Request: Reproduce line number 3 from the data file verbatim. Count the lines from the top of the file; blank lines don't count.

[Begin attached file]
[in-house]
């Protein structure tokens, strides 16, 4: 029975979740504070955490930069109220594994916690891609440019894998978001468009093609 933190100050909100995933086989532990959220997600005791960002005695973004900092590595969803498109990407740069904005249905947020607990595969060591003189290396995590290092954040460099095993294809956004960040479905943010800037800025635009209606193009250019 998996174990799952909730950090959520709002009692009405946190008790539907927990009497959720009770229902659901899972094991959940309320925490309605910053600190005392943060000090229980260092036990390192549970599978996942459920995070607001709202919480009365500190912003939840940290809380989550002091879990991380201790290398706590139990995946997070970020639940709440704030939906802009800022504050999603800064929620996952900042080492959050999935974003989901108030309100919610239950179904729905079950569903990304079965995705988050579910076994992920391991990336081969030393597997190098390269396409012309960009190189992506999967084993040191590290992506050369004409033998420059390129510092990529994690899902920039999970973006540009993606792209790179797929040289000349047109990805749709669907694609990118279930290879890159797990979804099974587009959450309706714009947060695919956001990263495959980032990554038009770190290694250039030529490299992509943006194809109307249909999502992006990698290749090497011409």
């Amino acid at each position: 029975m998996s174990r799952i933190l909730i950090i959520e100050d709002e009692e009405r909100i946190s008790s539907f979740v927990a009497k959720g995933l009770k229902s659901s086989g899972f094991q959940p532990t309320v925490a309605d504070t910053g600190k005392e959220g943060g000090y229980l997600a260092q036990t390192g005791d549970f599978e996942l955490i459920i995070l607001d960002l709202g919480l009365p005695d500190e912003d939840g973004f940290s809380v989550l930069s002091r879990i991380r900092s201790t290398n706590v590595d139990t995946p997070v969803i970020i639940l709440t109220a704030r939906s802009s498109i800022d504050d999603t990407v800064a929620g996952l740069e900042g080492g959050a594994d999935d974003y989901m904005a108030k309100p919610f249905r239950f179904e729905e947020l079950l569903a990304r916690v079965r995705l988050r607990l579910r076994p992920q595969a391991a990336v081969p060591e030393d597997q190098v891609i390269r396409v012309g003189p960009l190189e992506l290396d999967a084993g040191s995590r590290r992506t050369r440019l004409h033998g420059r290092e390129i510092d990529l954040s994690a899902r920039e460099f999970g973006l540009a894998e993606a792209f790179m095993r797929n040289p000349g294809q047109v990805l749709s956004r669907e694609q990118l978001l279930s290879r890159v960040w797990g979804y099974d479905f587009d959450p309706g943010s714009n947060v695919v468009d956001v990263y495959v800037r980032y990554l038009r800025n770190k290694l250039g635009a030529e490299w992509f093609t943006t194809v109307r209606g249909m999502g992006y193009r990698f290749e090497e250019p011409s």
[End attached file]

């Amino acid at each position: 029975m998996s174990r799952i933190l909730i950090i959520e100050d709002e009692e009405r909100i946190s008790s539907f979740v927990a009497k959720g995933l009770k229902s659901s086989g899972f094991q959940p532990t309320v925490a309605d504070t910053g600190k005392e959220g943060g000090y229980l997600a260092q036990t390192g005791d549970f599978e996942l955490i459920i995070l607001d960002l709202g919480l009365p005695d500190e912003d939840g973004f940290s809380v989550l930069s002091r879990i991380r900092s201790t290398n706590v590595d139990t995946p997070v969803i970020i639940l709440t109220a704030r939906s802009s498109i800022d504050d999603t990407v800064a929620g996952l740069e900042g080492g959050a594994d999935d974003y989901m904005a108030k309100p919610f249905r239950f179904e729905e947020l079950l569903a990304r916690v079965r995705l988050r607990l579910r076994p992920q595969a391991a990336v081969p060591e030393d597997q190098v891609i390269r396409v012309g003189p960009l190189e992506l290396d999967a084993g040191s995590r590290r992506t050369r440019l004409h033998g420059r290092e390129i510092d990529l954040s994690a899902r920039e460099f999970g973006l540009a894998e993606a792209f790179m095993r797929n040289p000349g294809q047109v990805l749709s956004r669907e694609q990118l978001l279930s290879r890159v960040w797990g979804y099974d479905f587009d959450p309706g943010s714009n947060v695919v468009d956001v990263y495959v800037r980032y990554l038009r800025n770190k290694l250039g635009a030529e490299w992509f093609t943006t194809v109307r209606g249909m999502g992006y193009r990698f290749e090497e250019p011409s």